I recently was asked to be a judge at a prominent festival. At first I was apprehensive and suggested they were asking the wrong person, but I hadn't been to a festival for some time and thought it might be an interesting and eye opening experience. Indeed, it struck me how many different ideas were shown, and how many artistically creative animators still practice their craft with such a personal touch. On the face of it the festival was a very fulfilling event for me. What spoilt my involvement, was the endless discussions behind closed doors and the arguments that followed, accumulating to the decisions that as judges, we were forced to make. A selection committee had apparently `weeded out' the films that were not good enough for competition, leaving the five judges with a selection of possible prize winners for different categories. The fact that some categories only had two, or sometimes only one, selected entry didn't seem to phase the organizers. I was told, 'If you don't like it, then we won't give that prize away.' I can only imagine what it must feel like to be presented to a festival as the singular entry, and be told publicly that you didn't win. However the other alternative is to be told as a judge that this is the winner.
On one occasion I even found myself defending an entry that was deemed by one judge as sexist and an injustice to women. The film in question was one of a series and was made by a women with an original sense of humor and a uniquely personal touch of despair to the main character. After much table banging, where I was informed by this same judge that she would `not allow' this film to get a prize, and being told that I could not possibly understand as I am not a woman, I was offered the `deal' that if I change my opinion about a film from another category, then the film in question could win. While debates of this nature can be healthy and interesting, I was in no mood to be branded a sexist or argue any further, so I agreed if only to move on.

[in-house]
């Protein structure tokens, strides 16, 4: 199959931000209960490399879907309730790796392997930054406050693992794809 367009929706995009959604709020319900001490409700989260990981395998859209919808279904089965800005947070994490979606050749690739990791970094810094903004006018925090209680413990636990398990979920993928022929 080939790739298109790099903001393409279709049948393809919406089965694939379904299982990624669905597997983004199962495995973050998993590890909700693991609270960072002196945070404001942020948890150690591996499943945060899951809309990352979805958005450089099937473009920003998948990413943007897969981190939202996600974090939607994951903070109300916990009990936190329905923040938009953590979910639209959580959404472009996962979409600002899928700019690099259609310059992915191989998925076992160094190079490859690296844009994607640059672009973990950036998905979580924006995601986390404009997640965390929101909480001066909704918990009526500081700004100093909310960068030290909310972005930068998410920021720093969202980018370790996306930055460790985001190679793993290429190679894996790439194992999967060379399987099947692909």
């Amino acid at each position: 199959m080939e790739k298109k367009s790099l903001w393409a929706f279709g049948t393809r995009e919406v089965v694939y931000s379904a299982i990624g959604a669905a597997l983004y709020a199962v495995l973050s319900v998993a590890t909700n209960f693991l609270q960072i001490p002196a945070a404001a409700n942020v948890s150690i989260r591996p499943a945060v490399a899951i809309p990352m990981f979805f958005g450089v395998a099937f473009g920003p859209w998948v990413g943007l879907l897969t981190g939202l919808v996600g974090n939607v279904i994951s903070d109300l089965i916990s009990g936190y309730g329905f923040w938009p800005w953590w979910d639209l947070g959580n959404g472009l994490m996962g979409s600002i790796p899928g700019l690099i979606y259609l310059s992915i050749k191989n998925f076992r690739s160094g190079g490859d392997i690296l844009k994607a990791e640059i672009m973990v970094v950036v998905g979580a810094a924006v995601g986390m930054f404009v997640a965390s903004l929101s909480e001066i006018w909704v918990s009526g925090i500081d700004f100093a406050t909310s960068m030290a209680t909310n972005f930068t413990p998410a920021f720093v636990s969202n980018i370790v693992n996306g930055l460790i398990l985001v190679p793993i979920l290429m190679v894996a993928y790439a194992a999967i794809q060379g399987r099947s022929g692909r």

Then there is the problem that five judges must face together when five differing favorite films need to be narrowed down to one grand jury prize. This had to be the longest and most futile meeting or argument at which I have ever had to be present. After all, isn't the most celebratory aspect of an animation festival to proclaim the scope and versatility of the medium? With this in mind, it was impossible to find everyone in agreement. This was another endorsement of the strength to be found in the versatility of animation dialogue, yet another weakness in our ability to understand how to portray this to the world. While certain animators get caught up in it all and wish for the grand prize (some even secretly expect it), they are lining themselves up as we were as judges, for the impact of disappointment and failure. In the end, if only to stop the late night into early morning circular argument, the inevitable politics made its ugly appearance. 'You can give that an award, if I can give this an award' and, 'If you don't let this one win, then I won't let that one win.' Yes, even the grand prize winner was whittled down until there was one film about which all five judges could agree was something interesting. No, it was not anyone's original choice, but even if it had been 4-1 or 3-2, the process was less than fulfilling for me and left some in the audience with dismay as to our choices.